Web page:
Teddy's Knowledge .NET, Open Source, Cassandra, RabbitMQ, ELK, Architecture, etc

Elasticsearch Mantanence Lessons Learned Today

The elasticsearch cluster was down!

Today I troubleshooted an Elasticsearch-cluster-down issue. We have a 3-node Elasticsearch cluster receiving hundreds of Giga of tracking data every day. And this afternoon, it was suddenly down and all our kibana dashboards failed to load any data from it.

From elasticsearch-kopf monitor, we could see more than half of the shards are unallocated, so it sounds like at least 2 nodes were just restarted for some reason. Coz of our cluster setting is each index has one primary and one replica, until at least the primary shards are allocated, the indices are not able to be loaded. The shards are being slowly allocated automatically. If I’m patient enough and just wait for a while, it should be recover by itself in my understanding. So I try to wait. After 10 minutes, some dashboards could display, which looks good. But after 30 minutes, from kopf, I could see the HEAP of the master node keeps increasing, and eventually full. And the entire cluster becomes no responsive again. Restart the master node, but the HEAP still keeps increasing and be full and cluster down again.

Is it because the shards being reallocated too slow?

Someone in my team is working one a kibana dashboard, and since it suddenly stopped working, he reached me and asked if I could help to do something to speed up the recovery. And I’m guessing. Is it because the shards were reallocated too slow? I have a script which calls the elasticsearch API to do force shard reallocation. When I created the script, it was for fixing very few shards which could not be reallocated by elasticsearch itself. It looks like below:

IFS=$'\n'
for line in $(curl -s 'server_name/es/_cat/shards' | fgrep UNASSIGNED); do
  INDEX=$(echo $line | (awk '{print $1}'))
  SHARD=$(echo $line | (awk '{print $2}'))

  curl -XPOST 'server_name/es/_cluster/reroute' -d '{
     "commands": [
        {
            "allocate": {
                "index": "'$INDEX'",
                "shard": '$SHARD',
                "node": "ETELASTIC1",
                "allow_primary": true
          }
        }
    ]
  }'

  # try again since the first try might fail if the target node already has a copy of the shard
  curl -XPOST 'server_name/es/_cluster/reroute' -d '{
     "commands": [
        {
            "allocate": {
                "index": "'$INDEX'",
                "shard": '$SHARD',
                "node": "ETELASTIC2",
                "allow_primary": true
          }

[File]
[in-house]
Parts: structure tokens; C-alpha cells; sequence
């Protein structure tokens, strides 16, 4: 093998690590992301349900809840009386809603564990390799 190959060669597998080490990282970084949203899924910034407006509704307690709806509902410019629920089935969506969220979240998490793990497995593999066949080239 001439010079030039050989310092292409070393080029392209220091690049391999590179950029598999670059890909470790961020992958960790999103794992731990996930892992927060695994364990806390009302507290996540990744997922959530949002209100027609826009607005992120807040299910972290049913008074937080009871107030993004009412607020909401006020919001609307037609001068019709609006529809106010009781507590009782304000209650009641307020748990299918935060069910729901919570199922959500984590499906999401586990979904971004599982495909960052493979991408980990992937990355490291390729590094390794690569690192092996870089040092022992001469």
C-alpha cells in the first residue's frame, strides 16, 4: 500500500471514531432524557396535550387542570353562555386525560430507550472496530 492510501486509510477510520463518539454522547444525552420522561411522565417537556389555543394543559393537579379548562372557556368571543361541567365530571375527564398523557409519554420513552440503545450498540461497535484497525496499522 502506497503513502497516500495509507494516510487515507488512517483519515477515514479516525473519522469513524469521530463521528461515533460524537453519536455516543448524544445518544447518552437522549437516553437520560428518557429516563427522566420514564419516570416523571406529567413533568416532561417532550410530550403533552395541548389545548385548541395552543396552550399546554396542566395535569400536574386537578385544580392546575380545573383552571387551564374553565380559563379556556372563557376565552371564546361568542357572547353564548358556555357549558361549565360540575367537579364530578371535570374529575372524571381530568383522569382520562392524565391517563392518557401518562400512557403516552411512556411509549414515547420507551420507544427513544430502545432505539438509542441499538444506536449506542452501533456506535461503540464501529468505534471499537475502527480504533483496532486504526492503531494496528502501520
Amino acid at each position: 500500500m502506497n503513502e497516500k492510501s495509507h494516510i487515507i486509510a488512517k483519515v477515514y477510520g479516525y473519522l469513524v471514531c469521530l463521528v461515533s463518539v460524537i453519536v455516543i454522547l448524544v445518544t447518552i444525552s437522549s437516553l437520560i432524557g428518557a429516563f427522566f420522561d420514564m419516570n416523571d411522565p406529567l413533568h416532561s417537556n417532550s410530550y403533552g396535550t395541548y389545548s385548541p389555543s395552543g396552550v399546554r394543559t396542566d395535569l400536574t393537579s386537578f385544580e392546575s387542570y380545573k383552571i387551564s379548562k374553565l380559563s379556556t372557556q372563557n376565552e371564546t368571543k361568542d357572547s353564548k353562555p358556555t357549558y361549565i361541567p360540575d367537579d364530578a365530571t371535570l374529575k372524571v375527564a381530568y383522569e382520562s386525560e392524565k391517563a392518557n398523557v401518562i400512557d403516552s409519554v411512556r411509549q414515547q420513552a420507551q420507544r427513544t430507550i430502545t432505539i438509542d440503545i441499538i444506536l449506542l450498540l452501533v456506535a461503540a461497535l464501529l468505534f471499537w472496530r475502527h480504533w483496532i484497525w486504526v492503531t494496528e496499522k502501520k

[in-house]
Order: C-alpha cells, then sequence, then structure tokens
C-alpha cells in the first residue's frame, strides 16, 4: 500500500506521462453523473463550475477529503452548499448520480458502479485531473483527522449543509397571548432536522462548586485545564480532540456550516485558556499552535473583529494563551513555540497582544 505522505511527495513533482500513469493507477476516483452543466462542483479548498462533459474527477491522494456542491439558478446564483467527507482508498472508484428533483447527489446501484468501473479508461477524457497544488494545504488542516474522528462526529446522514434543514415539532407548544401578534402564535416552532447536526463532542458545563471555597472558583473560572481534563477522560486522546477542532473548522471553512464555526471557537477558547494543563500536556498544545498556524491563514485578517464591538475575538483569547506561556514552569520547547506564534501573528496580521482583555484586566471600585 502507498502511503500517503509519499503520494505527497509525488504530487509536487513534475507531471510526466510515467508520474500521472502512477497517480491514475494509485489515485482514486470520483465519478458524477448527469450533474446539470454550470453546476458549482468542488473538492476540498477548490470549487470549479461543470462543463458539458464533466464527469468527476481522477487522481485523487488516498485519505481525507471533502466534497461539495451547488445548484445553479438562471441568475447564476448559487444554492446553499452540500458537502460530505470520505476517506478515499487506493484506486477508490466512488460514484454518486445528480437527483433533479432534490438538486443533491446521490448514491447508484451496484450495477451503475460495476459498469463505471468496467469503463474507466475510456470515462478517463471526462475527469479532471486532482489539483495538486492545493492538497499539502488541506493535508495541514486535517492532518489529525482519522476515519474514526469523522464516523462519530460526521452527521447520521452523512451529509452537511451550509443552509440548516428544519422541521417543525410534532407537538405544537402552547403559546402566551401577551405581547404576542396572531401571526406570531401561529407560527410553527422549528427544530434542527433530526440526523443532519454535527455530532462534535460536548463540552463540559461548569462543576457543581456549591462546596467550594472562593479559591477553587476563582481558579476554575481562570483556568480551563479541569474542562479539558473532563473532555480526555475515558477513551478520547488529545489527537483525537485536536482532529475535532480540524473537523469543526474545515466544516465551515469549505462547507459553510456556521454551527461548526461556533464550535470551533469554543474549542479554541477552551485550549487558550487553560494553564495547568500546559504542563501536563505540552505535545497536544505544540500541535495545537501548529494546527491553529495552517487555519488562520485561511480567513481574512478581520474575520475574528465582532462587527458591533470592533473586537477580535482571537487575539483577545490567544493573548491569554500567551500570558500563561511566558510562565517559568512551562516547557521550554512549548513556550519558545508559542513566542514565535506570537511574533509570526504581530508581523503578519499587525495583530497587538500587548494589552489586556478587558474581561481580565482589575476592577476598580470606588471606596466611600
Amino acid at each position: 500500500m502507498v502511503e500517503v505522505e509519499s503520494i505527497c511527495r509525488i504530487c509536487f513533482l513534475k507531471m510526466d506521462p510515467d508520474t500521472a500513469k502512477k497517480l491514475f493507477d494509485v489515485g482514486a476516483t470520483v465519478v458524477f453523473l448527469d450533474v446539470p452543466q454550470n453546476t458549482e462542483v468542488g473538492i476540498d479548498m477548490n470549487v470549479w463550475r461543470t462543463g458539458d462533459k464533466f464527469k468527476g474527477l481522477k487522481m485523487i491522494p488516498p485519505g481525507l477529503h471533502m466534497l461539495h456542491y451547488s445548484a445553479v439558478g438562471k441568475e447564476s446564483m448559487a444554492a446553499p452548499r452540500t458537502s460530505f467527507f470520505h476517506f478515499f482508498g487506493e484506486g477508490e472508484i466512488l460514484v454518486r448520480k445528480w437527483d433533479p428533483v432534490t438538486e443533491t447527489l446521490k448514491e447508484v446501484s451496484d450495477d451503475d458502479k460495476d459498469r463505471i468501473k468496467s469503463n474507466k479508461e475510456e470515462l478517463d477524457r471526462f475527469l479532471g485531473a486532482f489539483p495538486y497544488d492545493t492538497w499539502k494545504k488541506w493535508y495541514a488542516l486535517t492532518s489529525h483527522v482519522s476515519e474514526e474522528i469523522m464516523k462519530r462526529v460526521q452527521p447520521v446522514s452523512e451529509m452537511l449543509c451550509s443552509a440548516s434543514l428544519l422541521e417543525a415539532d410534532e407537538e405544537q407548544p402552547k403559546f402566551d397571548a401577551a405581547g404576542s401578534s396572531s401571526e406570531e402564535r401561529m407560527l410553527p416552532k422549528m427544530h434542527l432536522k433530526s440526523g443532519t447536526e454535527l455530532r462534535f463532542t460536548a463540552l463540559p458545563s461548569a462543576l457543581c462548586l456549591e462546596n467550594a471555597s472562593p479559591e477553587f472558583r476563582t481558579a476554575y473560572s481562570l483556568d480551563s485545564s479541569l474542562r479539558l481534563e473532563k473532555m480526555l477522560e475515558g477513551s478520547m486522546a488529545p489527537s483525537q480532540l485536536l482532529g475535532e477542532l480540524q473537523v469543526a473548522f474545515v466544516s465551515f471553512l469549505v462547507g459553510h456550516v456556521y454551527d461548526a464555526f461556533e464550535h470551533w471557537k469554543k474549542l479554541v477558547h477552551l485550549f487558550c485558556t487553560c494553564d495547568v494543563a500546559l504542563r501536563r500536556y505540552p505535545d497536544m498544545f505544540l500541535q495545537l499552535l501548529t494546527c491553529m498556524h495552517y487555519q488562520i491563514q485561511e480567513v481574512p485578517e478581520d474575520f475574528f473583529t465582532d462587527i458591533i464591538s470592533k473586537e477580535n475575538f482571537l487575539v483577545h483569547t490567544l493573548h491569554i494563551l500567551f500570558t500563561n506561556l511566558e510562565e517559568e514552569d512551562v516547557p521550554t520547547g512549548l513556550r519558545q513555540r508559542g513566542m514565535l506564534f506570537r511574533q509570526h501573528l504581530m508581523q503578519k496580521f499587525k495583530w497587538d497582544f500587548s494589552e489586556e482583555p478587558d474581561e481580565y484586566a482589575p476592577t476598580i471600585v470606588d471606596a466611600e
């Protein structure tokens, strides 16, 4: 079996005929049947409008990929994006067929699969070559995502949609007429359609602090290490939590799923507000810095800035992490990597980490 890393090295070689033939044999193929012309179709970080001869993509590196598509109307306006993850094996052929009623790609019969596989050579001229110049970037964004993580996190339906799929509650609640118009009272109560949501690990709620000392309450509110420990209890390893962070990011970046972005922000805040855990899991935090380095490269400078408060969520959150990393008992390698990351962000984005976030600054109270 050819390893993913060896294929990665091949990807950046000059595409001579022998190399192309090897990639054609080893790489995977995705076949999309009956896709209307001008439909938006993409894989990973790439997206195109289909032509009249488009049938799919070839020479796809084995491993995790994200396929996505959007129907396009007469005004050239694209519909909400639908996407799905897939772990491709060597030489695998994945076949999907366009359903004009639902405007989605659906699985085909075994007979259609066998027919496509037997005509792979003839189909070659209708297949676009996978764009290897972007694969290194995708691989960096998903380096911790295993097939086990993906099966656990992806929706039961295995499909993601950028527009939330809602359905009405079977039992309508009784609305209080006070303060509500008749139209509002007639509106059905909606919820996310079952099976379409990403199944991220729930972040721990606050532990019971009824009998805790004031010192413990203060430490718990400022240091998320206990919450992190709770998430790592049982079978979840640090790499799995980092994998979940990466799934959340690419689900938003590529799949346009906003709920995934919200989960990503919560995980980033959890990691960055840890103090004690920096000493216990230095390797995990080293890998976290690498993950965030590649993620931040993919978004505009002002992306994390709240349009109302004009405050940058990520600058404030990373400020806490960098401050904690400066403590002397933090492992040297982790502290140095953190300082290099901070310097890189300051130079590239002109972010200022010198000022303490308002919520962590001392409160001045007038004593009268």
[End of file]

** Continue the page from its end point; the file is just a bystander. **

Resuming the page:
}
    ]
  }'

  sleep 2

done

Restarted the master node and executed the script, and it keeps running. It’ll take some time coz I have 10K of unallocated shards. The reallocation becomes faster. But no luck that before it finishes, the HEAP became full again. So sounds like the guess is not correct.

What causes the HEAP increasing then?

Checked the log of elasticsearch, and it shows there are only very few small cheap reads during the cluster down & recovery time. Checked the nodes breaker API and the fielddata cache is also not big. So what else might cost elasticsearch memory? If not reads, then it might be writes?

Luckily we have centralized logstash server for parsing all different types of tracking logs and feeding them to elasticsearch servers, so I simply stopped all of them. Restarted the master node again, wait and eventually, the elasticsearch cluster recovered without HEAP issue. Great! Here it is. So it should be because we configured our logstash jobs to always try re-connect elasticsearch servers when server connection timeout or no response, and since we have many logstash jobs trying to reconnect, it costs too much elasticsearch server-side memory in HEAP.

Let’s try some kibana dashboards, WAIT! Why some of the dashboards returns 404? It is impossible that people deleted them during my troubleshooting, we rarely delete dashboards. It makes me nerves. Coz it looks like reallocation of elasticsearch shards might cause data loss. WTF! If that’s true, how could we truct elasticsearch anymore?

Always human’s fault!

Ok, ask google. And, found the reason. Usually, it is always human’s fault. I mean, my fault, not elasticsearch’s. It is because of the “allow_primary=true” option in my “force reallocation” script. Bascially, when all the shards of an index are unallocated yet, and if you do reroute with the “allow_primary=true” option, some shards might become empty, and you LOSS data! Luckily, it is some shards of the kibana metadata index were lost, so I realized this issue, if it is only some tracking index loss, it is much harder for me to be awared.

But I’m lucky enough, coz:

  1. I have daily backup of the kibana metadata index with elasticdump, and no much dashboard changes everyday;
  2. We keeps latest 3-day raw data of all the tracking logs, so I could easily re-index them;

Restored from the kibana metadata index backup. And finally, all the dashboards are back!

Summary

Several lessons were learned here:

  1. When many elasticsearch cluster nodes are restarted, to avoid HEAP spike, better to temporarily stop all connection attempts;
  2. Avoid setting allow_primary=true when reroute shards via API;
  3. Don’t forget backup! It could save you some day!